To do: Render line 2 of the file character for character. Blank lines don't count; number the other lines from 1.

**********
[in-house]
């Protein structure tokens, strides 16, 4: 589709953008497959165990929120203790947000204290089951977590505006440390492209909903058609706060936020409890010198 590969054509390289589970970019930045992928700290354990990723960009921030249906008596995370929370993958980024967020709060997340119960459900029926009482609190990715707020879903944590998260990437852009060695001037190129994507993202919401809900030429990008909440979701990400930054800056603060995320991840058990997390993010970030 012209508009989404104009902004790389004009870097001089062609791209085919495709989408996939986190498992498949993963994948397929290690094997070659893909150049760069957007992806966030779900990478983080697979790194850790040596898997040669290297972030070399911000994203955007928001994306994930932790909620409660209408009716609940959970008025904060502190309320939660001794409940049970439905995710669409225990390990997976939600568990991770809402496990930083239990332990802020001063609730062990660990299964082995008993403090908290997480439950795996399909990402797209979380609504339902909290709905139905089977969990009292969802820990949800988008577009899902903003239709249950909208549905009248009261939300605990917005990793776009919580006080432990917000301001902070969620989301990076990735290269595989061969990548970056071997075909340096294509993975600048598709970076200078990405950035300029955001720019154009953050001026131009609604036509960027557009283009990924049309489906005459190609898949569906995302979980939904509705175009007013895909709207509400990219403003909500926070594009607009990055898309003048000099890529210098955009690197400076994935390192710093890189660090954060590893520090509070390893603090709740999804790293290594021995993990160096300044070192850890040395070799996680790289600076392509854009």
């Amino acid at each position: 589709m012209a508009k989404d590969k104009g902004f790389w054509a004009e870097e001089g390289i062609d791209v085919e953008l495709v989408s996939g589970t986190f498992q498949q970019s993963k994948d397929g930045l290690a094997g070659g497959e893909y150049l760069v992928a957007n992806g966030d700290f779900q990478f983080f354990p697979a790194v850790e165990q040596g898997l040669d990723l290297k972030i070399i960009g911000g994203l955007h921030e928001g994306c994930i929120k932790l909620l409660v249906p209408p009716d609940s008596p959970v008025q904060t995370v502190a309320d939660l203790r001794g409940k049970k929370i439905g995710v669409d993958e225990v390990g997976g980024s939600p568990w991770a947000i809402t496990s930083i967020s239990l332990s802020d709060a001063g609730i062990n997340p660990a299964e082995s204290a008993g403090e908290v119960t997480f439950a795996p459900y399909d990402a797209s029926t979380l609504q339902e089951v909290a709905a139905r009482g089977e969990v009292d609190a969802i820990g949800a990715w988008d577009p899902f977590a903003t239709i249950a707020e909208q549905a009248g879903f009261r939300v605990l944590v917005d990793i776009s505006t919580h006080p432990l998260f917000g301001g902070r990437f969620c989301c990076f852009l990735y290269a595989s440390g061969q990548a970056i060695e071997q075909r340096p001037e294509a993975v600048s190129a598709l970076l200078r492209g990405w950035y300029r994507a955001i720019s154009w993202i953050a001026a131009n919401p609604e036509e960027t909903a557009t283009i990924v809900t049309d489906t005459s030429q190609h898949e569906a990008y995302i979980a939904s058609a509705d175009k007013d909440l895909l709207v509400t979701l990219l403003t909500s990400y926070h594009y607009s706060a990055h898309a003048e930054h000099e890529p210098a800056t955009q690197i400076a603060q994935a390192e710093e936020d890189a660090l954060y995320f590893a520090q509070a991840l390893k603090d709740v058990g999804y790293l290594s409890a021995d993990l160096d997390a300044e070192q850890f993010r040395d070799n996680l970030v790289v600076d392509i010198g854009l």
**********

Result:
């Protein structure tokens, strides 16, 4: 589709953008497959165990929120203790947000204290089951977590505006440390492209909903058609706060936020409890010198 590969054509390289589970970019930045992928700290354990990723960009921030249906008596995370929370993958980024967020709060997340119960459900029926009482609190990715707020879903944590998260990437852009060695001037190129994507993202919401809900030429990008909440979701990400930054800056603060995320991840058990997390993010970030 012209508009989404104009902004790389004009870097001089062609791209085919495709989408996939986190498992498949993963994948397929290690094997070659893909150049760069957007992806966030779900990478983080697979790194850790040596898997040669290297972030070399911000994203955007928001994306994930932790909620409660209408009716609940959970008025904060502190309320939660001794409940049970439905995710669409225990390990997976939600568990991770809402496990930083239990332990802020001063609730062990660990299964082995008993403090908290997480439950795996399909990402797209979380609504339902909290709905139905089977969990009292969802820990949800988008577009899902903003239709249950909208549905009248009261939300605990917005990793776009919580006080432990917000301001902070969620989301990076990735290269595989061969990548970056071997075909340096294509993975600048598709970076200078990405950035300029955001720019154009953050001026131009609604036509960027557009283009990924049309489906005459190609898949569906995302979980939904509705175009007013895909709207509400990219403003909500926070594009607009990055898309003048000099890529210098955009690197400076994935390192710093890189660090954060590893520090509070390893603090709740999804790293290594021995993990160096300044070192850890040395070799996680790289600076392509854009």